Introduction

Obesity is a considerable threat to children's physical and mental health.1 ,2 Family-based lifestyle programmes focusing on nutrition, physical activity and behavioural change can reduce the level of overweight.3–5 Data on effectiveness of treatment programmes beyond 1 year are however limited. There is little high-quality evidence to recommend one treatment over another, and cost-effective programmes applicable to primary care have been requested.3 ,5 ,6 There is further a lack of data on psychological outcomes in intervention studies,3 and this trial aims to address some of these shortcomings.

Consequences of childhood obesity including risk factors of type 2 diabetes and cardiovascular disease are well documented.1 Anxiety, depression and behavioural problems are the most frequently reported psychological symptoms among obese children and adolescents.2 ,7 ,8 Childhood obesity is also associated with reduced self-esteem and impaired quality of life.9–11 Weight-based stigmatisation and teasing as well as weight and shape concerns are suggested as mediators for how obesity affects psychological health.2 ,12 ,13 Parents participating in treatment for their child's obesity considered children's improved self-esteem and confidence a key outcome, even more important than weight change.14

The northernmost county of Norway, Finnmark, has a high prevalence of childhood obesity.15 Long travelling distances and limited hospital resources stimulated new treatment strategies for childhood obesity based on collaboration between specialised and primary health care, a shared care approach.16 Group-based management of childhood obesity may contribute to interaction between group facilitator and group members towards behavioural change and is considered cost effective.17 Group approach may also affect obese youngsters’ psychological health and is to our knowledge not well studied.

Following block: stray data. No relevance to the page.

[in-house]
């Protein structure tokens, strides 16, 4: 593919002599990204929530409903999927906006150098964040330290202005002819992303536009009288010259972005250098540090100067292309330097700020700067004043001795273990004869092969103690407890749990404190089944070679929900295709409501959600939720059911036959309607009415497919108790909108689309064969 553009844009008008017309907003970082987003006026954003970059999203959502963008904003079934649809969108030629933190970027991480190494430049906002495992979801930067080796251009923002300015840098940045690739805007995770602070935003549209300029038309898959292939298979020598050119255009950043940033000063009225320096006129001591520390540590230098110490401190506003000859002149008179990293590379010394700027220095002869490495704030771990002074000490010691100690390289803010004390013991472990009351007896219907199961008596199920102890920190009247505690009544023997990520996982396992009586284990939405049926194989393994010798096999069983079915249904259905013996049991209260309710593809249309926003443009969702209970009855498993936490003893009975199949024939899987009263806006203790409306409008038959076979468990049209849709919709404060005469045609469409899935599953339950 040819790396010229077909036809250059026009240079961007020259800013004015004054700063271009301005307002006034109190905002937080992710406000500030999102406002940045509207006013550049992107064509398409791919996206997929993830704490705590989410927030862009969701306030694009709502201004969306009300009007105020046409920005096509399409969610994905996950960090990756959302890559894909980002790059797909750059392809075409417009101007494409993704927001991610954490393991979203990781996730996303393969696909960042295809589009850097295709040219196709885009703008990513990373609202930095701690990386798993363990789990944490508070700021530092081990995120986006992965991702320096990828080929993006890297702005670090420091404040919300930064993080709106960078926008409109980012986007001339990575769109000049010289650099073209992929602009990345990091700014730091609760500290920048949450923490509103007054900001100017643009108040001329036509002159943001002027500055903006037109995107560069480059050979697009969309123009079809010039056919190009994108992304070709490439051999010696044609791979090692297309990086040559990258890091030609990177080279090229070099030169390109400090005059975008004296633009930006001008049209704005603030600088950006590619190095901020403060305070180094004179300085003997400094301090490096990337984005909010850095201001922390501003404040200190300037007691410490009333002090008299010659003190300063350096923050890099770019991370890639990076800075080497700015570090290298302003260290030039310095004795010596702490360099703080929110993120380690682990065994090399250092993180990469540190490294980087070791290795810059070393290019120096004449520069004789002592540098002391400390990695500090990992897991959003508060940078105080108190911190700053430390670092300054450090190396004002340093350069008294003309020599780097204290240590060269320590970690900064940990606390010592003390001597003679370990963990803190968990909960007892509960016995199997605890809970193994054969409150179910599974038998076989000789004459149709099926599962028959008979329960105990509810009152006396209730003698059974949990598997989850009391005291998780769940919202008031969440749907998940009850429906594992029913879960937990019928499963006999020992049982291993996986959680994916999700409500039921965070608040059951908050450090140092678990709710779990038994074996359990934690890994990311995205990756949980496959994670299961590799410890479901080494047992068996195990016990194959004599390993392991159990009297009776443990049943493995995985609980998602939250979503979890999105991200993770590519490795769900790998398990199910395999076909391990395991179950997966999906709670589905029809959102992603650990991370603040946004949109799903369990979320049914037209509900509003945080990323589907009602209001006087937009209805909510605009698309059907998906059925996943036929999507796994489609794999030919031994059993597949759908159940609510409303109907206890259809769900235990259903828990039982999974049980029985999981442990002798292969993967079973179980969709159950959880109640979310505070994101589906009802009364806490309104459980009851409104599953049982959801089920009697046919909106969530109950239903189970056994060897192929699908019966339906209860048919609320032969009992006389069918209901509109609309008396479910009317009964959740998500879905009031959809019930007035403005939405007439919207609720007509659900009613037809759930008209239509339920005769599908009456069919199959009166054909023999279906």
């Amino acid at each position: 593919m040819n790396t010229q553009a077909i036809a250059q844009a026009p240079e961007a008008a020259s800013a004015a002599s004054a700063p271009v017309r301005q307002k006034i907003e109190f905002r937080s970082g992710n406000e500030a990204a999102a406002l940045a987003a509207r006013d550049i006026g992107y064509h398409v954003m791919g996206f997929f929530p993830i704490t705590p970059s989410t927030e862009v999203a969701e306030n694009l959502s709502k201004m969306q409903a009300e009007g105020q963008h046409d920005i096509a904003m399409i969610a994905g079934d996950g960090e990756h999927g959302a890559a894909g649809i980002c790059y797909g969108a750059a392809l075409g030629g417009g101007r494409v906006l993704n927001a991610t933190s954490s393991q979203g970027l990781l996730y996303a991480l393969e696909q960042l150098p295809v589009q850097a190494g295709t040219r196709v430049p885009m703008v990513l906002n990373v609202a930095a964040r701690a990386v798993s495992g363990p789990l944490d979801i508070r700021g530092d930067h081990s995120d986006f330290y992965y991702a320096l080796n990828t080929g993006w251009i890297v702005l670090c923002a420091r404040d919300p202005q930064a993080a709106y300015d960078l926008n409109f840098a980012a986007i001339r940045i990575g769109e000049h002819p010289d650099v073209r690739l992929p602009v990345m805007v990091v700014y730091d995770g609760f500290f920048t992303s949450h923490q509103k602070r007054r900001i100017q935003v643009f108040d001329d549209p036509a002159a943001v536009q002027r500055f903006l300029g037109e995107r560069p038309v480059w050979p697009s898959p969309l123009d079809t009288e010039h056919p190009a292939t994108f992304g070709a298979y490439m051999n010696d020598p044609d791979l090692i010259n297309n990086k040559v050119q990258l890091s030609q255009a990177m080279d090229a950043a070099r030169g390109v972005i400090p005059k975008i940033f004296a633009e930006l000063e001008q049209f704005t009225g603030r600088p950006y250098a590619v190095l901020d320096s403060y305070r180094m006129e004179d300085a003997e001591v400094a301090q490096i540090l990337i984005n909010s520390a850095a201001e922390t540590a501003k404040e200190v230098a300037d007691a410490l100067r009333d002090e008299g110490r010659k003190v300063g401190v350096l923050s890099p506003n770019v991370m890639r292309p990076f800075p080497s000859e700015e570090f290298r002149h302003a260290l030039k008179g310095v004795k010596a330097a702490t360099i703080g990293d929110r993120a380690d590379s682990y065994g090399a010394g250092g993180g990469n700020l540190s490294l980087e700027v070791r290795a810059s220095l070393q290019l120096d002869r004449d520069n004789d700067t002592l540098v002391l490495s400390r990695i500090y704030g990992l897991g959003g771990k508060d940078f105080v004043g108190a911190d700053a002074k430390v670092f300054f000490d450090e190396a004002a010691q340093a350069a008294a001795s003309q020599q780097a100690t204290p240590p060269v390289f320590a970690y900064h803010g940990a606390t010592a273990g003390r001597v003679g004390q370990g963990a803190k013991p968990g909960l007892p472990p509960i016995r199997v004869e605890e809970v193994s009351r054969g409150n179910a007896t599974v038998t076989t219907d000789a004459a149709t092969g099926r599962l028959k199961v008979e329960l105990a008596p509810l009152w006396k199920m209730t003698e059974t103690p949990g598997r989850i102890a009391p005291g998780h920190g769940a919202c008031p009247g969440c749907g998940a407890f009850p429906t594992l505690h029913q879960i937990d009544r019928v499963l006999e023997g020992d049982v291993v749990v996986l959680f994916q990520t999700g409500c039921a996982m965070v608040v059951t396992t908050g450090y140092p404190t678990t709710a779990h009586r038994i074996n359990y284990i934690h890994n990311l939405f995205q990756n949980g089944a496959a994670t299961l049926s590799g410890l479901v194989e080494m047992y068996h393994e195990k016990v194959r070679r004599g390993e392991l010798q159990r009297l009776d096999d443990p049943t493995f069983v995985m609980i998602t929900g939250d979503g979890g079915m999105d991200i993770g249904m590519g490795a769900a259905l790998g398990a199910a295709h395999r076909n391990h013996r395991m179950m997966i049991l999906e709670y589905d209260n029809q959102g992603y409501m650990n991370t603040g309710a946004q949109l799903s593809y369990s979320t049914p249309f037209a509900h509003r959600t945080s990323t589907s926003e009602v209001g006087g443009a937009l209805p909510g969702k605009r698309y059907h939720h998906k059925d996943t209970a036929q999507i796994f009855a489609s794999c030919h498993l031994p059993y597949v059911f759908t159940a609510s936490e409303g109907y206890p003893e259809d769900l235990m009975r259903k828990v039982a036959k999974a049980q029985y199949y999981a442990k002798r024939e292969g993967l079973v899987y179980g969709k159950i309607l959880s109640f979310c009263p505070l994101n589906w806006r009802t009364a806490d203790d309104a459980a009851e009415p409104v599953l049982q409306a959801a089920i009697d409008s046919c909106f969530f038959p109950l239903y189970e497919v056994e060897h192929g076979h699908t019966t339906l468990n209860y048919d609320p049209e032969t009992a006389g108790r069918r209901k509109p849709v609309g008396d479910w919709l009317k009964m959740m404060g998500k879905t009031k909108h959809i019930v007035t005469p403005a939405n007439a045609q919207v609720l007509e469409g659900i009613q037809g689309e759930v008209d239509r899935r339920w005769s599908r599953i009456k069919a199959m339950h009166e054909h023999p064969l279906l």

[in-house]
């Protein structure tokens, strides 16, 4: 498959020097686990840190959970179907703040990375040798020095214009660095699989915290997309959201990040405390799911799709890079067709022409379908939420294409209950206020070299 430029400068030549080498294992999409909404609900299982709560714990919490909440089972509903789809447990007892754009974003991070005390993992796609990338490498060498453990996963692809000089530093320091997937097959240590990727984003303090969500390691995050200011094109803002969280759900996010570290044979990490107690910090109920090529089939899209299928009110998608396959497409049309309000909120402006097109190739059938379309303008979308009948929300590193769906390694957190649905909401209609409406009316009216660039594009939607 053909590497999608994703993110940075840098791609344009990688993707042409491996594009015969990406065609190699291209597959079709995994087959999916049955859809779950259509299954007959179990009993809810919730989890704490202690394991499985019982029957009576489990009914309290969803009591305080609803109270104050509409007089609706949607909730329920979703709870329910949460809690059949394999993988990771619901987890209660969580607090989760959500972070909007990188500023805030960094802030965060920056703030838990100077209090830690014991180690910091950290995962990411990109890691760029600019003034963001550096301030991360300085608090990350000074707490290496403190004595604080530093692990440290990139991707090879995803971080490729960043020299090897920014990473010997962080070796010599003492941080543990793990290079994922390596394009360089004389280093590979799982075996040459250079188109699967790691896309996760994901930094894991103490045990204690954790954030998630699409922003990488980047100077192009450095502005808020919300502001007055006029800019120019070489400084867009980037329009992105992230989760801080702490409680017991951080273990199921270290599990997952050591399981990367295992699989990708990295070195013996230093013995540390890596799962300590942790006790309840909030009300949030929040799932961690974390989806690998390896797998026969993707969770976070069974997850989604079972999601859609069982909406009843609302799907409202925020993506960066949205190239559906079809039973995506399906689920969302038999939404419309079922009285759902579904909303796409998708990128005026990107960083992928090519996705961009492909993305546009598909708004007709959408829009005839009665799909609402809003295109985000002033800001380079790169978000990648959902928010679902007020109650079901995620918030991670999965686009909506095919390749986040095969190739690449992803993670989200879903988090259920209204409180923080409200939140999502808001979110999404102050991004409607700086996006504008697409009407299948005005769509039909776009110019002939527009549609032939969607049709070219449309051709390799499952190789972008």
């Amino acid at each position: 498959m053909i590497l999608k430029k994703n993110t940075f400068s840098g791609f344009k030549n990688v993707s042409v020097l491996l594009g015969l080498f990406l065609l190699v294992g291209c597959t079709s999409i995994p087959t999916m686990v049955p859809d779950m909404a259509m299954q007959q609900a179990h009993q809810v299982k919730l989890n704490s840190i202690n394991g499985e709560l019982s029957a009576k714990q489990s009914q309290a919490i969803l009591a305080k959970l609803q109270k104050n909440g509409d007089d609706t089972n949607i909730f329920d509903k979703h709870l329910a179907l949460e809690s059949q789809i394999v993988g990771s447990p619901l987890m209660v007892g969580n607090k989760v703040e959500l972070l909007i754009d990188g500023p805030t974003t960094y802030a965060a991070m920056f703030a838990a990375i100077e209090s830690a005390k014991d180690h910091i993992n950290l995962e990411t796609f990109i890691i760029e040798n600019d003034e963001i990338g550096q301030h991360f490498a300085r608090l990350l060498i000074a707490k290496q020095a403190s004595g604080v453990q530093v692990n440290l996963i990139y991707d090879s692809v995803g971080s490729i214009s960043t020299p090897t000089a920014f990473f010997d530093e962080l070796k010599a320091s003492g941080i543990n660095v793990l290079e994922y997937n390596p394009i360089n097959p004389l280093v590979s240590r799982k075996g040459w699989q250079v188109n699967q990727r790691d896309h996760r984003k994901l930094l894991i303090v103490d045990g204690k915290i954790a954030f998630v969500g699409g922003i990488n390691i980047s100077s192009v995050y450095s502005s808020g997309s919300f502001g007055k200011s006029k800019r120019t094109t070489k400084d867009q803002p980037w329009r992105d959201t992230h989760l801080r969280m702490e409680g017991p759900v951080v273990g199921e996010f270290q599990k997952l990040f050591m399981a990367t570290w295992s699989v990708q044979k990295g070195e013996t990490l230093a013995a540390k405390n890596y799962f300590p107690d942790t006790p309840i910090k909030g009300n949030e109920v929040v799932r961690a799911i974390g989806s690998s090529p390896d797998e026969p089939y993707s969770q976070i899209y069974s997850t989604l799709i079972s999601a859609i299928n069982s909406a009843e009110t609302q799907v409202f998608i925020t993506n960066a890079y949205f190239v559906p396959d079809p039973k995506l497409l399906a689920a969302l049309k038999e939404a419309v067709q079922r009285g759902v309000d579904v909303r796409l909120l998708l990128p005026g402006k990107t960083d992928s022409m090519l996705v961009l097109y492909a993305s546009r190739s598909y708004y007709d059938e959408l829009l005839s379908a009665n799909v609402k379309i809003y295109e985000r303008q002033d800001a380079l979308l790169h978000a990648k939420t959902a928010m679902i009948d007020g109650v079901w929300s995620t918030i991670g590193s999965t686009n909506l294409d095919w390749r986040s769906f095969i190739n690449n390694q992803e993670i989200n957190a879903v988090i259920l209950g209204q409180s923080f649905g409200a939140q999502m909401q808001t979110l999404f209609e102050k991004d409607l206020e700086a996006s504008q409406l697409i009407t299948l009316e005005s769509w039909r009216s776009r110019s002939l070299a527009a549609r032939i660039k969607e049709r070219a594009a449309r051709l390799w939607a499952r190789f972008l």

The objective of the Finnmark Activity School trial was to compare a new comprehensive multidisciplinary approach comprising meeting with other families in groups (multiple family intervention (MUFI)) with a more conventional single-family intervention (SIFI) with respect to primary outcome parameters (body mass index (BMI) kg/m2 and BMI SD score) and secondary outcome parameters (anthropometrical, physical activity, metabolic and psychological measures) in a randomised controlled trial (RCT). Methods are fully described in a previous paper.16 This paper presents 24 months’ anthropometrical and psychological outcomes of two treatment programmes for childhood obesity.

Materials and methods

Participants and settings

Altogether 97 overweight and obese children aged 6–12 years with BMI corresponding to ≥27.5 kg/m2 in adults (≥ the 98 centile according to the UK reference)16 ,18 ,19 were in 2009–2013 included in an RCT conducted at the Paediatric Department at Hammerfest Hospital. Participants were recruited through media coverage from six municipalities in Finnmark and Tromsø City. They were randomised to MUFI or SIFI in a parallel design. The trial is designed, conducted and reported in accordance with Consolidated Standards of Reporting Trials (CONSORT) guidelines.20

Interventions

MUFI comprised a 3-day inpatient programme at the hospital with other families and a multidisciplinary team, individual and group-based follow-up visits in their hometown, weekly group-based physical activity and a 4-day family camp (table 1). SIFI comprised clinical examination and individual counselling by paediatric nurse, paediatric consultant, nutritionist at the hospital and follow-up by a local public health nurse.

Table 1

Characteristics of the two intervention programmes of Finnmark Activity School

Both intervention programmes focused on the families’ own resources and aimed to reduce sedentary activity, increase physical activity and increase the intake of healthy food according to national guidelines. Principles from Solution-Focused Brief Therapy, Standardized Obesity Family Therapy and elements from motivational interviewing were applied in both interventions.21–23